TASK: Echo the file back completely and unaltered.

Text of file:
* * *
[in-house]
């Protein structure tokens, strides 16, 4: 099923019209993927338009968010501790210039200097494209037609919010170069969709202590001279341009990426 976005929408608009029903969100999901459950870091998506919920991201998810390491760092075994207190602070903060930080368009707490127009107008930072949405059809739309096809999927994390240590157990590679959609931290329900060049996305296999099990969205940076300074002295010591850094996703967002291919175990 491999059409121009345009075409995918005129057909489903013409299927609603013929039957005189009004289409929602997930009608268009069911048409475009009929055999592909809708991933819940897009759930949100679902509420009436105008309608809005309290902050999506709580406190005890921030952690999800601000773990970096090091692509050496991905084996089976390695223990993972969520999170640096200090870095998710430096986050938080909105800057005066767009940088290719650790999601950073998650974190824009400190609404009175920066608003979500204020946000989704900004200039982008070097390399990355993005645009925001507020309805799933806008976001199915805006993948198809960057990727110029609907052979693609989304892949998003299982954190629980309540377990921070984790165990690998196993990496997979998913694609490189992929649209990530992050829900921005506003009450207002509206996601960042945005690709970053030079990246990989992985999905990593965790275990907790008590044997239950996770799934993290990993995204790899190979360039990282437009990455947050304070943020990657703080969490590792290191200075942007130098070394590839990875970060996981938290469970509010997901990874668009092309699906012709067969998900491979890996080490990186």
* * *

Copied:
[in-house]
């Protein structure tokens, strides 16, 4: 099923019209993927338009968010501790210039200097494209037609919010170069969709202590001279341009990426 976005929408608009029903969100999901459950870091998506919920991201998810390491760092075994207190602070903060930080368009707490127009107008930072949405059809739309096809999927994390240590157990590679959609931290329900060049996305296999099990969205940076300074002295010591850094996703967002291919175990 491999059409121009345009075409995918005129057909489903013409299927609603013929039957005189009004289409929602997930009608268009069911048409475009009929055999592909809708991933819940897009759930949100679902509420009436105008309608809005309290902050999506709580406190005890921030952690999800601000773990970096090091692509050496991905084996089976390695223990993972969520999170640096200090870095998710430096986050938080909105800057005066767009940088290719650790999601950073998650974190824009400190609404009175920066608003979500204020946000989704900004200039982008070097390399990355993005645009925001507020309805799933806008976001199915805006993948198809960057990727110029609907052979693609989304892949998003299982954190629980309540377990921070984790165990690998196993990496997979998913694609490189992929649209990530992050829900921005506003009450207002509206996601960042945005690709970053030079990246990989992985999905990593965790275990907790008590044997239950996770799934993290990993995204790899190979360039990282437009990455947050304070943020990657703080969490590792290191200075942007130098070394590839990875970060996981938290469970509010997901990874668009092309699906012709067969998900491979890996080490990186």